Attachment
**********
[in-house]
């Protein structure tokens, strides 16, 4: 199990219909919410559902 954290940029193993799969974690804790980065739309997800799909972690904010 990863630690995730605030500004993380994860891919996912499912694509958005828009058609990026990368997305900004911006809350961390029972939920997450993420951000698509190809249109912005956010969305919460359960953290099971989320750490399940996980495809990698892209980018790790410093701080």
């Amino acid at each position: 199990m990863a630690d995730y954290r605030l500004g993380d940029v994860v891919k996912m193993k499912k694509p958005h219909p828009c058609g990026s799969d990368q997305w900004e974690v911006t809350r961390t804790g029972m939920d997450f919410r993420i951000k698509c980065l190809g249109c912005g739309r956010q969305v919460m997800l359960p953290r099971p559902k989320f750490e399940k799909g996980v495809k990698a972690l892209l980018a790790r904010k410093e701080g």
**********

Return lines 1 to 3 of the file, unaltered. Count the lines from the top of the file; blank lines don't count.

[in-house]
């Protein structure tokens, strides 16, 4: 199990219909919410559902 954290940029193993799969974690804790980065739309997800799909972690904010 990863630690995730605030500004993380994860891919996912499912694509958005828009058609990026990368997305900004911006809350961390029972939920997450993420951000698509190809249109912005956010969305919460359960953290099971989320750490399940996980495809990698892209980018790790410093701080």
């Amino acid at each position: 199990m990863a630690d995730y954290r605030l500004g993380d940029v994860v891919k996912m193993k499912k694509p958005h219909p828009c058609g990026s799969d990368q997305w900004e974690v911006t809350r961390t804790g029972m939920d997450f919410r993420i951000k698509c980065l190809g249109c912005g739309r956010q969305v919460m997800l359960p953290r099971p559902k989320f750490e399940k799909g996980v495809k990698a972690l892209l980018a790790r904010k410093e701080g």